They moved with a purpose from the dining room to the kitchen and back. Their pace was pretty good for 400-year-olds.
Well, they probably weren’t that old, maybe in their late 90s. I thought it was funny the old ladies addressed Papa as “young fellah.” Papa was pushing 60 by that time. I won’t say how they addressed me except to say I’ve never been cute or sweet.
I’ve forgotten the name of their small-town cafe in downtown Meigs, Ga. I do remember those dear old ladies, though, and especially their fried chicken, cream-style corn, chicken ‘n’ rice and multi-layer cake. Everything they fixed was perfect!
They were sisters. I thought they were twins, but Papa said one was older than the other. My 10-year-old imagination toyed with the idea that they’d gone to high school with James Oglethorpe, but Papa said he went to “grade” school with some of their grandkids. They were widowed decades ago. The little cafe was a means of making a living, but mostly was an outlet for something they loved to do, and they loved to cook.
They didn’t have a menu. Instead, a chalkboard near the front door told you what they had for lunch each day. It always was different and always delicious. They didn’t serve breakfast or supper.
Papa’s farm was between Meigs and Ocklocknee. At lunchtime, he’d either head for his brother’s country store in Ocklocknee or Meigs. Both had their advantages. All you got for lunch at Uncle Ralph’s store was a “drank (RC Cola) and pack of ’nabs (Nabisco peanut-butter crackers),” sardines and Vienna sausages, and night crawlers.
The worms were not for lunch; that meant we’d spend the afternoon fishing at Papa’s pond. If he headed for Meigs, though, that meant a trip to the old cafe and a meal to remember. As much as I loved fishing with my granddaddy, I never hesitated when he asked me, “Are ya hungry, boy?” That was a hint where we were heading when he stopped his tractor and headed for his big Dodge pickup.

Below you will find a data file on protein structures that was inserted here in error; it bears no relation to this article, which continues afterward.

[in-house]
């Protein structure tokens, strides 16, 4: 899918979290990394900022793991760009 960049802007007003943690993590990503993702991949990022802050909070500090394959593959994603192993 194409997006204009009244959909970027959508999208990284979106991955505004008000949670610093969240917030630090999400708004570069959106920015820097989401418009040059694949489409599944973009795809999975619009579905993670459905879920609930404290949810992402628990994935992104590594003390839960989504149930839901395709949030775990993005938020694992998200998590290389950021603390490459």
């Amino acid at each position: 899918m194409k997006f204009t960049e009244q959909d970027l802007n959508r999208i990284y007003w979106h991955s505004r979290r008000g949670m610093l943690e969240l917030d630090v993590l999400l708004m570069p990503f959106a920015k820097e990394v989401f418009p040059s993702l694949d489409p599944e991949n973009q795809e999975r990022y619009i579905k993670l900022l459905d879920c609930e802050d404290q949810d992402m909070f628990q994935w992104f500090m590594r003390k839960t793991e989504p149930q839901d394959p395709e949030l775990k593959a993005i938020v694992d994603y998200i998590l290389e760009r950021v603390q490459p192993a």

He told me once there were better restaurants up in Pelham or over in Cairo, but I had a hard time believing that. Then, he said it was important to support the local cafe because it was local.
That made sense, even though I knew nothing about economics. I didn’t even know how much the old ladies charged for lunches.
The price apparently didn’t matter to Papa. They were local folks running a local business. That required local support.
By the following summer, one of the sweet ladies died, and the cafe closed. Papa said her sister died shortly thereafter. I realized then I missed them even more than their great food.
A year later, when my daddy returned from Vietnam, we moved to Camp Lejeune, N.C., and settled in the little fishing village of Sneads Ferry. Mama took a job at a local restaurant, the Riverview Cafe. I didn’t realize how much a part of my life that cafe would become.
It was on a high bank above the New River, directly across from Courthouse Bay. Its specialty was seafood, though I learned to love its North Carolina-style hot dogs that were covered in mustard, chili, onions and coleslaw.
By age 14, I joined Mama as a part-time employee. Over time, both my sisters would work there. The good-looking receptionist there one day would become my wife. Her mama also worked there, as did one of her brothers.
The little cafe on the river not only had the best seafood in town, it also was a major employer for the community. It allowed me to earn the money to buy a used dirt bike, blue jeans and penny loafers.
Even when the Riverview Cafe changed ownership from the Lewis family to the Jenkins family, it remained a central part of the community. I still think about its three-seafood platter (sea bass, fan-tailed shrimp and deviled crab). I don’t know who owns the cafe anymore, but whenever I get a chance, I re-visit it.
I find myself fighting the urge to clean the tables near me or rush into the kitchen to wash dishes. That urge disappears when my food arrives. It’s as good as ever, even though it costs a lot more.
That doesn’t matter. They still deserve my support.